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The Odyssey Reading Club -- Entry 12 -- Gloss on Book IV

Well, now! At 850+ lines (depending on translation), Book IV is the longest in The Odyssey, so it might be easy to get a little lost as to what's actually, y'know, happening. Well, here's my gloss--caveat, caveat, caveat.

Lines 1-72: Telemachus and Pisistratus arrive in Sparta in the middle of a large wedding feast for two of Menelaus' children. They are seen by a servant of the king who asks the king if they should be invited to the feast. Menelaus insists that they be brought in, recognizes them as sons of royalty, and seats them beside himself at the feast.

Lines 73-125: Telemachus quietly expresses his wonder at the size and luxury of Menelaus' palace. Menelaus overhears and admits that he has amassed great wealth, but states that he only did so via traveling a great deal after the Trojan War. He laments the many great men lost during that struggle, singling out Odysseus.

Lines 126-134: Telemachus bursts into tears. Menelaus becomes certain that this strange visitor is indeed Odysseus' son, but isn't sure whether to ask him directly.

Lines 135-170: Helen, Queen of Sparta, enters with a large retinue of servants. She immediately recognizes Telemachus as Odysseus' son and Menelaus agrees with her.

Lines 171-239: Pisistratus announces that his companion is, indeed, Telemachus. The entire party begins to weep for what they all lost at Troy before Pisistratus says they shouldn't cry over dinner. Menelaus agrees and says he sees much of his father, Old Nestor, in him.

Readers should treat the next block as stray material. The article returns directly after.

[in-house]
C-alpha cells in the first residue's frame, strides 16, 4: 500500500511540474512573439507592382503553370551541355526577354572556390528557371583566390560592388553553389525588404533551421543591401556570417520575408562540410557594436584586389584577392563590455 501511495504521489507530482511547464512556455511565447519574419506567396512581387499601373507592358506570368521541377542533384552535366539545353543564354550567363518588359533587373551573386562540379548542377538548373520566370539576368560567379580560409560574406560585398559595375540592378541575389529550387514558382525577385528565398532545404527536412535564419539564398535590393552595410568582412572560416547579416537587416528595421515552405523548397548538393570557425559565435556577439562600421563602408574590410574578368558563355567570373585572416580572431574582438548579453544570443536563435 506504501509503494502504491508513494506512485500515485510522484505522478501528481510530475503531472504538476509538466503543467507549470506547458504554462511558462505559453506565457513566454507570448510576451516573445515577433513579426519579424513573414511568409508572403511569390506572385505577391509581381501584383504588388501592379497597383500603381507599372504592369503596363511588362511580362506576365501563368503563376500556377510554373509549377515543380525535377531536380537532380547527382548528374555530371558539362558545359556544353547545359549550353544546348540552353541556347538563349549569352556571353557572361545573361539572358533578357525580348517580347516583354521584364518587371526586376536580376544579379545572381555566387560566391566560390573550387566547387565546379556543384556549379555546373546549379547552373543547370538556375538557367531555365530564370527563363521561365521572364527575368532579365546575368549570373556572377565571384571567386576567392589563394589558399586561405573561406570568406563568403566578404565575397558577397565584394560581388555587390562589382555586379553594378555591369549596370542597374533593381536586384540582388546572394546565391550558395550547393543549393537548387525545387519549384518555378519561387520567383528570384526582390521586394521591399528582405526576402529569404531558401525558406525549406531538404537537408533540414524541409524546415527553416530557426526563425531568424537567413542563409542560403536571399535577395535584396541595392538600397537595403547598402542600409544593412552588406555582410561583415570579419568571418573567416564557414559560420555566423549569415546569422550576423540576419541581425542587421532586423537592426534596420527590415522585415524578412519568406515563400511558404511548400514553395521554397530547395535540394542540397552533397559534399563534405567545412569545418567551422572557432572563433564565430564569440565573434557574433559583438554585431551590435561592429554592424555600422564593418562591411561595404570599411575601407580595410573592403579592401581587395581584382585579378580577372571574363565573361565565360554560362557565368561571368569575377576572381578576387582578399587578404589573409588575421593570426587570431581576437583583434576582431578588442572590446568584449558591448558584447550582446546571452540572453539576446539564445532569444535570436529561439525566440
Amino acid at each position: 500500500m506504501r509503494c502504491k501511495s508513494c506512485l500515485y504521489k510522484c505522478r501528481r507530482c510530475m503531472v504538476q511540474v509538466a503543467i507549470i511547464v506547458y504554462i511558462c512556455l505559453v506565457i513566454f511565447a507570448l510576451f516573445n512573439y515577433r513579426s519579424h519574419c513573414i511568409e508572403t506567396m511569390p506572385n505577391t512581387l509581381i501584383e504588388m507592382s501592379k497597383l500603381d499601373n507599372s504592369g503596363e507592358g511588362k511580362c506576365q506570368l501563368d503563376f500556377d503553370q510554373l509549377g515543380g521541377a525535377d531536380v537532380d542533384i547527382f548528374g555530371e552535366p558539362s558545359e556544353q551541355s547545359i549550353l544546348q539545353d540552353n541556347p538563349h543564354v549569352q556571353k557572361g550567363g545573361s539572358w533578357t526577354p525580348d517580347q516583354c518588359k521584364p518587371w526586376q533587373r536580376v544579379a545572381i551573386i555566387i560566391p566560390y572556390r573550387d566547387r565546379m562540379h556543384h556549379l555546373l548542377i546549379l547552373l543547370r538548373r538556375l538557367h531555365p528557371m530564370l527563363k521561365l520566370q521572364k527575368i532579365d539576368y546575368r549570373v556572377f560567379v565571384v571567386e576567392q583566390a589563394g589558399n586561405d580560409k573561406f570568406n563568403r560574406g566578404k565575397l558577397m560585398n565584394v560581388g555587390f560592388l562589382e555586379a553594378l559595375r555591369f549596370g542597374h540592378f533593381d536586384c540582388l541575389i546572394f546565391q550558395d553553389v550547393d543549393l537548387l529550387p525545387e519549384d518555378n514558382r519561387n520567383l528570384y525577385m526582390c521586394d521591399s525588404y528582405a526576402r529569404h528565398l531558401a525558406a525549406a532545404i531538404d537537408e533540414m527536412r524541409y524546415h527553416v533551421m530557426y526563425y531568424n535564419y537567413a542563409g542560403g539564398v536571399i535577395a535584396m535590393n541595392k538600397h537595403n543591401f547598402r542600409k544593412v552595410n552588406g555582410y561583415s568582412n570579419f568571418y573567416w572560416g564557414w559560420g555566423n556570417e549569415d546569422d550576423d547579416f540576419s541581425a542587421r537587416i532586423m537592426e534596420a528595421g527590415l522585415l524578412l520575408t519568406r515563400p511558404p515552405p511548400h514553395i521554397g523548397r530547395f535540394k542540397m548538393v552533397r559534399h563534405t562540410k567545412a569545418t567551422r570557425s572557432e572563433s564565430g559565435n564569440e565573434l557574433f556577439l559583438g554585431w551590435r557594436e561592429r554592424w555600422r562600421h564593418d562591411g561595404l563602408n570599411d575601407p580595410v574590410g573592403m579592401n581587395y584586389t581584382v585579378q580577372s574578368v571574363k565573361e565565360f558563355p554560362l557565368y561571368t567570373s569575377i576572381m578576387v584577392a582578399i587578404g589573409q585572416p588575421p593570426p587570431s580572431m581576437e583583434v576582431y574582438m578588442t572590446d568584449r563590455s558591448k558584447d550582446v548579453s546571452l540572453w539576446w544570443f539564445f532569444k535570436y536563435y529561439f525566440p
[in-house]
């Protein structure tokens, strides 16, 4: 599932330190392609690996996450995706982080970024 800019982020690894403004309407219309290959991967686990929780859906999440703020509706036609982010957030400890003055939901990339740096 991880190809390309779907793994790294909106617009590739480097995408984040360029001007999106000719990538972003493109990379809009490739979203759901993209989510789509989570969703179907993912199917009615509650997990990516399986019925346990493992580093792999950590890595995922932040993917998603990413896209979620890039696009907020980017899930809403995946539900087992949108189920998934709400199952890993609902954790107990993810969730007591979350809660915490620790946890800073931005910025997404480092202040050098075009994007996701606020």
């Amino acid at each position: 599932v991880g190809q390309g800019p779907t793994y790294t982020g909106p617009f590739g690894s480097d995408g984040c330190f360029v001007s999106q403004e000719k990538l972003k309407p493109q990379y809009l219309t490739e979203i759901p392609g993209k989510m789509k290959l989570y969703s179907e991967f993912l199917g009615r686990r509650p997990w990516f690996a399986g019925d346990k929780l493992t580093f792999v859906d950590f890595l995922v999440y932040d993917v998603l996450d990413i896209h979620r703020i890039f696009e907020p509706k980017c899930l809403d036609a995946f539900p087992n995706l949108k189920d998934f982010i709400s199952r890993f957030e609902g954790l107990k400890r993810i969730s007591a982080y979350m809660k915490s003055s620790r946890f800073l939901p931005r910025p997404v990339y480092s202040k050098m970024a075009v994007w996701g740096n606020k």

Lines 240-262: The party returns to feasting, and Helen drugs them all so that they will no longer weep over sad memories.

Lines 263-342: Helen and Menelaus each tell stories of the bravery and cunning of Odysseus before Telemachus suggests they all go to bed and talk of Odysseus in the morning, which they do.

Lines 343-369: Once Dawn arrives (rosy fingers and all), Telemachus tells Menelaus about the suitor situation and asks him for any news of his father.

Lines 370-665: In a long passage, Menelaus tells of the time he was stranded off the coast of Egypt and of his encounter with Proteus, The Old Man of the Sea, who told him not only what he needed to do to get home, but also of the fates of Agamemnon and Odysseus. He then asks Telemachus to stay with him for several days.

Lines 666-702: Telemachus excuses himself from a long stay, citing a need to return to his crew, which he left behind at Pylos. Menelaus sees the wisdom of this and grants Telemachus a present of a very fine mixing bowl forged by Hephaestus.

Lines 703-759: Meanwhile, back in Ithaca, the suitors have discovered that Telemachus has gone to Pylos, perhaps to raise some men against them. They resolve to take some boats and ambush and kill him before he makes it home.

Lines 760-863: Penelope finds out not only that Telemachus is gone but also that the suitors are plotting to kill him from her servant Medon. The old nurse admits to her knowledge of Telemachus' journey and tries to comfort her queen who prays to Athena, who hears her prayer.

Lines 864-883: Some of the suitors mock Penelope's cries to the goddess before they are reprimanded by Antinous. The ambush party leaves shore and waits until nightfall to depart.

Lines 884-end: Penelope is inconsolable until Athena sends her a phantom of her sister to comfort her. Penelope, realizing that the phantom is from the goddess, asks for news of her husband, but Athena refuses to answer. Meanwhile, the suitors set off for their destination and lie in wait for Telemachus.


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